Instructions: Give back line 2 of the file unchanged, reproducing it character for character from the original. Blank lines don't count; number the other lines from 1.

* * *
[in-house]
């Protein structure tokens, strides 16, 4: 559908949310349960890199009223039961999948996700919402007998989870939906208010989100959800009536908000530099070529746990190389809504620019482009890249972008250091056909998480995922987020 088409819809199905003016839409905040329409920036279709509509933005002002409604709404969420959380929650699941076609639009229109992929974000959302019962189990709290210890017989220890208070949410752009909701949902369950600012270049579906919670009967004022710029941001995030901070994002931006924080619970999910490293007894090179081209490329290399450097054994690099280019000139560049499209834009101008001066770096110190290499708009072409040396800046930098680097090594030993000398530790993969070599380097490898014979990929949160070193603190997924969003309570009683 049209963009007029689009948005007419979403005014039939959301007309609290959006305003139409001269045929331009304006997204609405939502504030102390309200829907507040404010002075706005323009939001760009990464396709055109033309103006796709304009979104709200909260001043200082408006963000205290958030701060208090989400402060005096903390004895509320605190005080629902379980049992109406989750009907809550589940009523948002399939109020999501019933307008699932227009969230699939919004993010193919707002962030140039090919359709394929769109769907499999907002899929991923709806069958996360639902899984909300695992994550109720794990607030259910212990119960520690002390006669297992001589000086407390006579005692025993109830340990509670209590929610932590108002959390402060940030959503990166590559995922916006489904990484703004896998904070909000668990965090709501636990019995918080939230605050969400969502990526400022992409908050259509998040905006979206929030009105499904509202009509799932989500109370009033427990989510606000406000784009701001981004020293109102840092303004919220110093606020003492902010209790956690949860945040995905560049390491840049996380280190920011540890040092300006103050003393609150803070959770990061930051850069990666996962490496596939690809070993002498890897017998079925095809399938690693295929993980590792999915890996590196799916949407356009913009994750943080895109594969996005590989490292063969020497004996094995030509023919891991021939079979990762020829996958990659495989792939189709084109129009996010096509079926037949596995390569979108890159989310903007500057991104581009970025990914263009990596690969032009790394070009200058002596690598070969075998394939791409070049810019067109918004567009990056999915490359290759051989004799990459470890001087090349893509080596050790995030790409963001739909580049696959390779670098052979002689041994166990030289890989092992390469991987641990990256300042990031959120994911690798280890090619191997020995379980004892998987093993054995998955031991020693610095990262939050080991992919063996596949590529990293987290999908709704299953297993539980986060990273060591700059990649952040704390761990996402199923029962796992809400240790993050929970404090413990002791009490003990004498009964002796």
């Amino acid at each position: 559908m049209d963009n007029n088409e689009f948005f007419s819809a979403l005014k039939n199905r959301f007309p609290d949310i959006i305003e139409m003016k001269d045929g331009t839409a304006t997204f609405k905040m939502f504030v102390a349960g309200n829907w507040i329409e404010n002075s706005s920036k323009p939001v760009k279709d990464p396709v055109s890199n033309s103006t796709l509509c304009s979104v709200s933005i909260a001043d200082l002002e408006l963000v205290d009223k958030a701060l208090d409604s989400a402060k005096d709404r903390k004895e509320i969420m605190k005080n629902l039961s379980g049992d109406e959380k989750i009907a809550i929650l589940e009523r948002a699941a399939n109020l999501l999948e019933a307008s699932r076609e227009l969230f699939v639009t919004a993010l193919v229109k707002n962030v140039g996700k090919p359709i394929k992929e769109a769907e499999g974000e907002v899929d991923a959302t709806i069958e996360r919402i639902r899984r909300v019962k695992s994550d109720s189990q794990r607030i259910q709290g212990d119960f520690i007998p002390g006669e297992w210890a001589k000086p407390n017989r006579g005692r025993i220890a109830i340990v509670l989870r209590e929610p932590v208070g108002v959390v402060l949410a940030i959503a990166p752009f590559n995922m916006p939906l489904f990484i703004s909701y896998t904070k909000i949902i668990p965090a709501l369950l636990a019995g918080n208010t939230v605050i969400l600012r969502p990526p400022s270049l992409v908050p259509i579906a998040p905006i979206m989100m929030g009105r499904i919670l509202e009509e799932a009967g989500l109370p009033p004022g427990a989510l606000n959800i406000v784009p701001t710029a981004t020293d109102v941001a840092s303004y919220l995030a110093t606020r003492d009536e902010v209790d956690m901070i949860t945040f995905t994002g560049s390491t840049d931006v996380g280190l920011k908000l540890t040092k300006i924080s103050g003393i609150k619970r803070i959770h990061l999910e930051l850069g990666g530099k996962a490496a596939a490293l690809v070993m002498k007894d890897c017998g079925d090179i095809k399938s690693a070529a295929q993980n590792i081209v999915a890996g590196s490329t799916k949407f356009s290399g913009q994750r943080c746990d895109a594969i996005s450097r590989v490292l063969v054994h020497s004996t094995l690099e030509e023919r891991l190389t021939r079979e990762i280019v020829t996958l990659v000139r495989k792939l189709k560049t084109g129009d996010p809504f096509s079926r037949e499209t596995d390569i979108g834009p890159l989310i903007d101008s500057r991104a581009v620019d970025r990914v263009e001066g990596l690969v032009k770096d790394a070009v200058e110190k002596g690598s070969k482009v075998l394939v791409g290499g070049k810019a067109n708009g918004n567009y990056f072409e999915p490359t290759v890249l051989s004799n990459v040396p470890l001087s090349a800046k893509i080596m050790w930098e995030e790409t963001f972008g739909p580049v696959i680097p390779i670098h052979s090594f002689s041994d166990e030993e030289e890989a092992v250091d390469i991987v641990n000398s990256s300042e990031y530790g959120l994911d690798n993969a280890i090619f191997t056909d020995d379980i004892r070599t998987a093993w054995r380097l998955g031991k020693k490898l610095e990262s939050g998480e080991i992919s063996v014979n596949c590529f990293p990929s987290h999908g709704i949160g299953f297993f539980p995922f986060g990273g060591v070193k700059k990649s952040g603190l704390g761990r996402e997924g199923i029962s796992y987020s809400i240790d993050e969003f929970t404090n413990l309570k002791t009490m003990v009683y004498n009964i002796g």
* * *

């Protein structure tokens, strides 16, 4: 559908949310349960890199009223039961999948996700919402007998989870939906208010989100959800009536908000530099070529746990190389809504620019482009890249972008250091056909998480995922987020 088409819809199905003016839409905040329409920036279709509509933005002002409604709404969420959380929650699941076609639009229109992929974000959302019962189990709290210890017989220890208070949410752009909701949902369950600012270049579906919670009967004022710029941001995030901070994002931006924080619970999910490293007894090179081209490329290399450097054994690099280019000139560049499209834009101008001066770096110190290499708009072409040396800046930098680097090594030993000398530790993969070599380097490898014979990929949160070193603190997924969003309570009683 049209963009007029689009948005007419979403005014039939959301007309609290959006305003139409001269045929331009304006997204609405939502504030102390309200829907507040404010002075706005323009939001760009990464396709055109033309103006796709304009979104709200909260001043200082408006963000205290958030701060208090989400402060005096903390004895509320605190005080629902379980049992109406989750009907809550589940009523948002399939109020999501019933307008699932227009969230699939919004993010193919707002962030140039090919359709394929769109769907499999907002899929991923709806069958996360639902899984909300695992994550109720794990607030259910212990119960520690002390006669297992001589000086407390006579005692025993109830340990509670209590929610932590108002959390402060940030959503990166590559995922916006489904990484703004896998904070909000668990965090709501636990019995918080939230605050969400969502990526400022992409908050259509998040905006979206929030009105499904509202009509799932989500109370009033427990989510606000406000784009701001981004020293109102840092303004919220110093606020003492902010209790956690949860945040995905560049390491840049996380280190920011540890040092300006103050003393609150803070959770990061930051850069990666996962490496596939690809070993002498890897017998079925095809399938690693295929993980590792999915890996590196799916949407356009913009994750943080895109594969996005590989490292063969020497004996094995030509023919891991021939079979990762020829996958990659495989792939189709084109129009996010096509079926037949596995390569979108890159989310903007500057991104581009970025990914263009990596690969032009790394070009200058002596690598070969075998394939791409070049810019067109918004567009990056999915490359290759051989004799990459470890001087090349893509080596050790995030790409963001739909580049696959390779670098052979002689041994166990030289890989092992390469991987641990990256300042990031959120994911690798280890090619191997020995379980004892998987093993054995998955031991020693610095990262939050080991992919063996596949590529990293987290999908709704299953297993539980986060990273060591700059990649952040704390761990996402199923029962796992809400240790993050929970404090413990002791009490003990004498009964002796």